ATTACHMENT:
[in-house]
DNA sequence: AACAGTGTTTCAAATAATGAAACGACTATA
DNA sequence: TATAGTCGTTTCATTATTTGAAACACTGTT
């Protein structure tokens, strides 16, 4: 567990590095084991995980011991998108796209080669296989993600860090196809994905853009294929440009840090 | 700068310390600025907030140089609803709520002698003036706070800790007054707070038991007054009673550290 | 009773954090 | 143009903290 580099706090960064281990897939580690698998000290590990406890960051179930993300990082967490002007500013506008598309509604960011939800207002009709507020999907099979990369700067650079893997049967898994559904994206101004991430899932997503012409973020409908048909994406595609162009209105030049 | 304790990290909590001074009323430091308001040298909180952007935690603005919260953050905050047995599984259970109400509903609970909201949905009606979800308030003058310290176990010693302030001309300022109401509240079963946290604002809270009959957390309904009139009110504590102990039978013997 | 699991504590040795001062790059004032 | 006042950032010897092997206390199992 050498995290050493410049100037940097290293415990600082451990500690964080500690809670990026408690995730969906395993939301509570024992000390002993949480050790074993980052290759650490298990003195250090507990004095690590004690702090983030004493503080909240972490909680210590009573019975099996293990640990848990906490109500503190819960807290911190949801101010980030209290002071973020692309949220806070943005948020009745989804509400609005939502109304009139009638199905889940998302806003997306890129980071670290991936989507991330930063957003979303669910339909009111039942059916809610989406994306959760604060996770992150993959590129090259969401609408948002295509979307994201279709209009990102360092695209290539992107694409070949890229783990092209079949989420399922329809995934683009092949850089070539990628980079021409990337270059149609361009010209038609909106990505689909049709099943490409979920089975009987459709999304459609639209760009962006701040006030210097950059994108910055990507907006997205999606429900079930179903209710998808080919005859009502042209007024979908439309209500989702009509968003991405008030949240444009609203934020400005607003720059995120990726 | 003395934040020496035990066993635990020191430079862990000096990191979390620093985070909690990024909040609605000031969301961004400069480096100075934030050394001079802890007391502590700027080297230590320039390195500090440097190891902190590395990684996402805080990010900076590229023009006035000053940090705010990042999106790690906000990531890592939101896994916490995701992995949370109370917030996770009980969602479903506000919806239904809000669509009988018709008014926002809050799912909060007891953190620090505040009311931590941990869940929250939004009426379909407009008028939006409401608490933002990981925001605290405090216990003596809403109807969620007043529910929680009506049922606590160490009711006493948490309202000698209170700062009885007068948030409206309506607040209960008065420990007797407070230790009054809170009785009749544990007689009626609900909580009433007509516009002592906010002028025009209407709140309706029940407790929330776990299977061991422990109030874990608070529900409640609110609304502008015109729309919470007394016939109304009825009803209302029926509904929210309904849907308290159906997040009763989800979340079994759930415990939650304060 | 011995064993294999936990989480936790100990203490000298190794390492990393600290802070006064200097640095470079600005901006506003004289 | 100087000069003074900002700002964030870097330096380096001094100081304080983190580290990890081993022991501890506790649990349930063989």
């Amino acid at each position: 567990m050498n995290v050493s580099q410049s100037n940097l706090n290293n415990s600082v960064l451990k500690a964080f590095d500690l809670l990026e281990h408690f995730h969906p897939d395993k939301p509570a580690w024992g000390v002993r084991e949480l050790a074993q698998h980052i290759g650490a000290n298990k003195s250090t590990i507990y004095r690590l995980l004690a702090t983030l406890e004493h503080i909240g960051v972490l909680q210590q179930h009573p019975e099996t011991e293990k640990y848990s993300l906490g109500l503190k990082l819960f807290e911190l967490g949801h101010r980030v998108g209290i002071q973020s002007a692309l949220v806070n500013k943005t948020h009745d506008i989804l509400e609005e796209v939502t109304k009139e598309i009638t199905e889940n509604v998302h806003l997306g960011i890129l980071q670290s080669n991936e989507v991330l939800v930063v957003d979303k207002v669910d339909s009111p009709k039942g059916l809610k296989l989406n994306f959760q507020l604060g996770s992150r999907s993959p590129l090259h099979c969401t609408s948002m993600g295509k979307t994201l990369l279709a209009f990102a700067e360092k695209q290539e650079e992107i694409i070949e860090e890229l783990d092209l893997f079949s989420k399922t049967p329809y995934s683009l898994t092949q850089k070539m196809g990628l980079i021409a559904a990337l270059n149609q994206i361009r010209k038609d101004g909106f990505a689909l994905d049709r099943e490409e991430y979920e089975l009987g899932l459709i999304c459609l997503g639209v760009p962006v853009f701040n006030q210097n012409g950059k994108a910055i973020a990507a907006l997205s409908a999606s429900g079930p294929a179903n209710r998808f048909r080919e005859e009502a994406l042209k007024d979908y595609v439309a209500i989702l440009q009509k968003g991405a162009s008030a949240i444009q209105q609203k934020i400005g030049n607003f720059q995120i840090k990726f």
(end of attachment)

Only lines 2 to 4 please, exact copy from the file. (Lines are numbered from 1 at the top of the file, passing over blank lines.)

DNA sequence: AACAGTGTTTCAAATAATGAAACGACTATA
DNA sequence: TATAGTCGTTTCATTATTTGAAACACTGTT
């Protein structure tokens, strides 16, 4: 567990590095084991995980011991998108796209080669296989993600860090196809994905853009294929440009840090 | 700068310390600025907030140089609803709520002698003036706070800790007054707070038991007054009673550290 | 009773954090 | 143009903290 580099706090960064281990897939580690698998000290590990406890960051179930993300990082967490002007500013506008598309509604960011939800207002009709507020999907099979990369700067650079893997049967898994559904994206101004991430899932997503012409973020409908048909994406595609162009209105030049 | 304790990290909590001074009323430091308001040298909180952007935690603005919260953050905050047995599984259970109400509903609970909201949905009606979800308030003058310290176990010693302030001309300022109401509240079963946290604002809270009959957390309904009139009110504590102990039978013997 | 699991504590040795001062790059004032 | 006042950032010897092997206390199992 050498995290050493410049100037940097290293415990600082451990500690964080500690809670990026408690995730969906395993939301509570024992000390002993949480050790074993980052290759650490298990003195250090507990004095690590004690702090983030004493503080909240972490909680210590009573019975099996293990640990848990906490109500503190819960807290911190949801101010980030209290002071973020692309949220806070943005948020009745989804509400609005939502109304009139009638199905889940998302806003997306890129980071670290991936989507991330930063957003979303669910339909009111039942059916809610989406994306959760604060996770992150993959590129090259969401609408948002295509979307994201279709209009990102360092695209290539992107694409070949890229783990092209079949989420399922329809995934683009092949850089070539990628980079021409990337270059149609361009010209038609909106990505689909049709099943490409979920089975009987459709999304459609639209760009962006701040006030210097950059994108910055990507907006997205999606429900079930179903209710998808080919005859009502042209007024979908439309209500989702009509968003991405008030949240444009609203934020400005607003720059995120990726 | 003395934040020496035990066993635990020191430079862990000096990191979390620093985070909690990024909040609605000031969301961004400069480096100075934030050394001079802890007391502590700027080297230590320039390195500090440097190891902190590395990684996402805080990010900076590229023009006035000053940090705010990042999106790690906000990531890592939101896994916490995701992995949370109370917030996770009980969602479903506000919806239904809000669509009988018709008014926002809050799912909060007891953190620090505040009311931590941990869940929250939004009426379909407009008028939006409401608490933002990981925001605290405090216990003596809403109807969620007043529910929680009506049922606590160490009711006493948490309202000698209170700062009885007068948030409206309506607040209960008065420990007797407070230790009054809170009785009749544990007689009626609900909580009433007509516009002592906010002028025009209407709140309706029940407790929330776990299977061991422990109030874990608070529900409640609110609304502008015109729309919470007394016939109304009825009803209302029926509904929210309904849907308290159906997040009763989800979340079994759930415990939650304060 | 011995064993294999936990989480936790100990203490000298190794390492990393600290802070006064200097640095470079600005901006506003004289 | 100087000069003074900002700002964030870097330096380096001094100081304080983190580290990890081993022991501890506790649990349930063989």